Judge Davis held that the issue of whether a product is indeed sugar-free and diabetically friendly is a matter of public interest. The fact that the sugar content of Le Chocolatier’s chocolates had been published in Noseweek prior to Von Ulmenstein’s blog post, does not mean that Von Ulmenstein’s post was no longer in the public interest. Judge Davis further held, where there are persistent allegations that a product is not what it claims to be, it continues to be a matter of public interest.
In respect of a report submitted and relied upon by the Applicants regarding the sugar content of its chocolates, Judge Davis found the report to be ‘extremely vague’. A further report submitted and relied upon by the Applicants, compiled by the Cape Winelands District Municipality following an inspection of Le Chocolatier’s products, conducted in terms of s 82 of the National Health Act 61 of 2003, was held to show that there was some form of mislabelling of the Applicants’ products at some point in time, which necessitated relabelling. Accordingly, Judge Davis held that the defences of truth and public interest, as well as fair comment, could be relied upon by Von Ulmenstein in the circumstances.
However, Judge Davis found that parts of the blog post were beyond justifiable under the abovementioned defences and that these parts were accordingly defamatory. To this extent Judge Davis ordered that Von Ulmenstein delete the parts of the blog post relating to the chocolates being life-threatening to diabetics and relating to Le Chocolatier’s founder being a fraud who looks for business opportunities even at the expense of the health of his customers.
Von Ulmenstein was awarded costs in respect of a wasted hearing on 12 May 2016. However, no other award in respect of costs was made.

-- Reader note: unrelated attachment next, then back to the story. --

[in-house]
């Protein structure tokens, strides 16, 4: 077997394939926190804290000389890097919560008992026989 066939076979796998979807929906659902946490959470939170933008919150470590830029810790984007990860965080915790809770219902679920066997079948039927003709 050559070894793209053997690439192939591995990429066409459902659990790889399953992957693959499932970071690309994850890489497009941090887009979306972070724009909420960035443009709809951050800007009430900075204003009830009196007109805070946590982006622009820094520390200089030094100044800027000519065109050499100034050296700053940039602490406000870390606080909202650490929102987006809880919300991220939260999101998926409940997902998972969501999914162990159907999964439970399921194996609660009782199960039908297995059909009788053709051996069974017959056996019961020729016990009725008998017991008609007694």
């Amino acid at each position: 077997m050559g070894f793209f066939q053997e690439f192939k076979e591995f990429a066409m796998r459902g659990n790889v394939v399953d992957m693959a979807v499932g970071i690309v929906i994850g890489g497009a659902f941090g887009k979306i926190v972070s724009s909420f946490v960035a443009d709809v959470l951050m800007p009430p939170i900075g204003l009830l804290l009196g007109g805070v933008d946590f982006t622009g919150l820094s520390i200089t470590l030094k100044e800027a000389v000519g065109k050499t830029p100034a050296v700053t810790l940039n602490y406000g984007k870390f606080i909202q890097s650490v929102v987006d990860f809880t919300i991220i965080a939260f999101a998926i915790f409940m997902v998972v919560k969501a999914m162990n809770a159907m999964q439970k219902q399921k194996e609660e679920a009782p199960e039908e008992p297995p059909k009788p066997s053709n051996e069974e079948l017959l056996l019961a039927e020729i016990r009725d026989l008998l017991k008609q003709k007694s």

The judgement represents an innovation in respect of the relief granted. Judge Davis opted to allow the entire post to remain published save for the above two offending sentences. Accordingly, Judge Davis did not consider the defamatory parts as having tainted the entirety of the blog post, and the publication of the remainder of the post was justifiable. Such an order is only possible with modern forms of publication which allow for subsequent editing thereof, as opposed to traditional forms of publication such as newspapers and magazines which require the entire article to be retracted.
In cases of defamation, the constitutional right to privacy and, where a juristic person, the right to take part in day-to-day commercial activity without the fear of being unfairly defamed, are at odds with the constitutional right to freedom of expression. This judgement favours freedom of expression, as it does not unduly censor the entire post. Instead, the judgement serves to indicate that there are limits to one’s right to freedom of expression and where these limits are crossed, the right to freedom of expression has been exercised unjustifiably and infringed the rights of another. To this extent, the courts will intervene.
This article is a general information sheet and should not be used or relied on as legal or other professional advice. No liability can be accepted for any errors or omissions nor for any loss or damage arising from reliance upon any information herein. Always contact your legal adviser for specific and detailed advice. Errors and omissions excepted (E&OE)